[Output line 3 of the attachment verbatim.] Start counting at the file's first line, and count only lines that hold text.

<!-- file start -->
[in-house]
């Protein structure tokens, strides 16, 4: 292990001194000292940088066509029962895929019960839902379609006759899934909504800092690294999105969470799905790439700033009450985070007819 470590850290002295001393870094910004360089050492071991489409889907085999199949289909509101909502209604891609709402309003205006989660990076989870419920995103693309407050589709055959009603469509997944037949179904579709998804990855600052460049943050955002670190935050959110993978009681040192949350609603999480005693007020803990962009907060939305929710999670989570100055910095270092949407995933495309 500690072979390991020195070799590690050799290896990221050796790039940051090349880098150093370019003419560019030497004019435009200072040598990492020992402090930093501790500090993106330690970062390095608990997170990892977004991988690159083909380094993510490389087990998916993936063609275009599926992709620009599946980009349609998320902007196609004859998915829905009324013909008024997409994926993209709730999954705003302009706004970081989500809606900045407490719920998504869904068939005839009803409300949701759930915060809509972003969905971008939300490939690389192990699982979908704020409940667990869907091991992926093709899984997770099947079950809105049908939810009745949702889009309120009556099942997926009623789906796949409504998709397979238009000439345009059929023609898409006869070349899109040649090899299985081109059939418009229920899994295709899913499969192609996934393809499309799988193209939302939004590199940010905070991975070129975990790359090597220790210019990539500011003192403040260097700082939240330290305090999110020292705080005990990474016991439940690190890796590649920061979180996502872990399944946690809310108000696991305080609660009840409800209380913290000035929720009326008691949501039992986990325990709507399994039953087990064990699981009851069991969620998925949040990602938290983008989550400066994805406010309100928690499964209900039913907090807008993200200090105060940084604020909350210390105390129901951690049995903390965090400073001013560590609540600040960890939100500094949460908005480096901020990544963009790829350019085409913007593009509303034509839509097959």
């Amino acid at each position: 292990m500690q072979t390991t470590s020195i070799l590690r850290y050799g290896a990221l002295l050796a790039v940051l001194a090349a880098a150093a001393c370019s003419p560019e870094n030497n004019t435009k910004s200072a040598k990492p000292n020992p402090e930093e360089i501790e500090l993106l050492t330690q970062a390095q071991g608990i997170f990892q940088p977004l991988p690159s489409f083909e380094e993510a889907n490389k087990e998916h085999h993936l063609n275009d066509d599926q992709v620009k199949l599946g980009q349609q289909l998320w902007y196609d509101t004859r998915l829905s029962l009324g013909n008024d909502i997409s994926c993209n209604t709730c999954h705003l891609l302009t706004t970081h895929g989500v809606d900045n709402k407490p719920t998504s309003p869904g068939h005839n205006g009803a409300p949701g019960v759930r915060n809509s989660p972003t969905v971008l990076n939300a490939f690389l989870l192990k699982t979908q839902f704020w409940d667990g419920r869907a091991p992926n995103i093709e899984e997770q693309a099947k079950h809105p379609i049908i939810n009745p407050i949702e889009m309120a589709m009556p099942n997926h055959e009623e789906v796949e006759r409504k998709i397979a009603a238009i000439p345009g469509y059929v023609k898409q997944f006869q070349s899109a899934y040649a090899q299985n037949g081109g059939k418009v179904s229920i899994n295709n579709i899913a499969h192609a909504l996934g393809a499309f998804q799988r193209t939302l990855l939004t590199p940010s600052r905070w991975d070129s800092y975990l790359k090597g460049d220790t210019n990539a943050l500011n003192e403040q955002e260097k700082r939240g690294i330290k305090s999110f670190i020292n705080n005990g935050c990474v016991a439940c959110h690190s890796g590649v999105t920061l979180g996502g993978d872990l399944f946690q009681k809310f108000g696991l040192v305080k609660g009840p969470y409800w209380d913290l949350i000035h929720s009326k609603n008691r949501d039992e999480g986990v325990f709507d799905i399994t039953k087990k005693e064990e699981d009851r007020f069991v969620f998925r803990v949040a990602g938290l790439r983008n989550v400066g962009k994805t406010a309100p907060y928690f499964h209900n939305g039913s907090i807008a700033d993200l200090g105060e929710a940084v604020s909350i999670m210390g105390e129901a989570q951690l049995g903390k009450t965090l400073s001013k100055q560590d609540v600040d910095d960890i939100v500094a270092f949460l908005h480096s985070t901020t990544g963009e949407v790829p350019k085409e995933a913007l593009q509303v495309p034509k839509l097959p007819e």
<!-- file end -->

């Amino acid at each position: 292990m500690q072979t390991t470590s020195i070799l590690r850290y050799g290896a990221l002295l050796a790039v940051l001194a090349a880098a150093a001393c370019s003419p560019e870094n030497n004019t435009k910004s200072a040598k990492p000292n020992p402090e930093e360089i501790e500090l993106l050492t330690q970062a390095q071991g608990i997170f990892q940088p977004l991988p690159s489409f083909e380094e993510a889907n490389k087990e998916h085999h993936l063609n275009d066509d599926q992709v620009k199949l599946g980009q349609q289909l998320w902007y196609d509101t004859r998915l829905s029962l009324g013909n008024d909502i997409s994926c993209n209604t709730c999954h705003l891609l302009t706004t970081h895929g989500v809606d900045n709402k407490p719920t998504s309003p869904g068939h005839n205006g009803a409300p949701g019960v759930r915060n809509s989660p972003t969905v971008l990076n939300a490939f690389l989870l192990k699982t979908q839902f704020w409940d667990g419920r869907a091991p992926n995103i093709e899984e997770q693309a099947k079950h809105p379609i049908i939810n009745p407050i949702e889009m309120a589709m009556p099942n997926h055959e009623e789906v796949e006759r409504k998709i397979a009603a238009i000439p345009g469509y059929v023609k898409q997944f006869q070349s899109a899934y040649a090899q299985n037949g081109g059939k418009v179904s229920i899994n295709n579709i899913a499969h192609a909504l996934g393809a499309f998804q799988r193209t939302l990855l939004t590199p940010s600052r905070w991975d070129s800092y975990l790359k090597g460049d220790t210019n990539a943050l500011n003192e403040q955002e260097k700082r939240g690294i330290k305090s999110f670190i020292n705080n005990g935050c990474v016991a439940c959110h690190s890796g590649v999105t920061l979180g996502g993978d872990l399944f946690q009681k809310f108000g696991l040192v305080k609660g009840p969470y409800w209380d913290l949350i000035h929720s009326k609603n008691r949501d039992e999480g986990v325990f709507d799905i399994t039953k087990k005693e064990e699981d009851r007020f069991v969620f998925r803990v949040a990602g938290l790439r983008n989550v400066g962009k994805t406010a309100p907060y928690f499964h209900n939305g039913s907090i807008a700033d993200l200090g105060e929710a940084v604020s909350i999670m210390g105390e129901a989570q951690l049995g903390k009450t965090l400073s001013k100055q560590d609540v600040d910095d960890i939100v500094a270092f949460l908005h480096s985070t901020t990544g963009e949407v790829p350019k085409e995933a913007l593009q509303v495309p034509k839509l097959p007819e």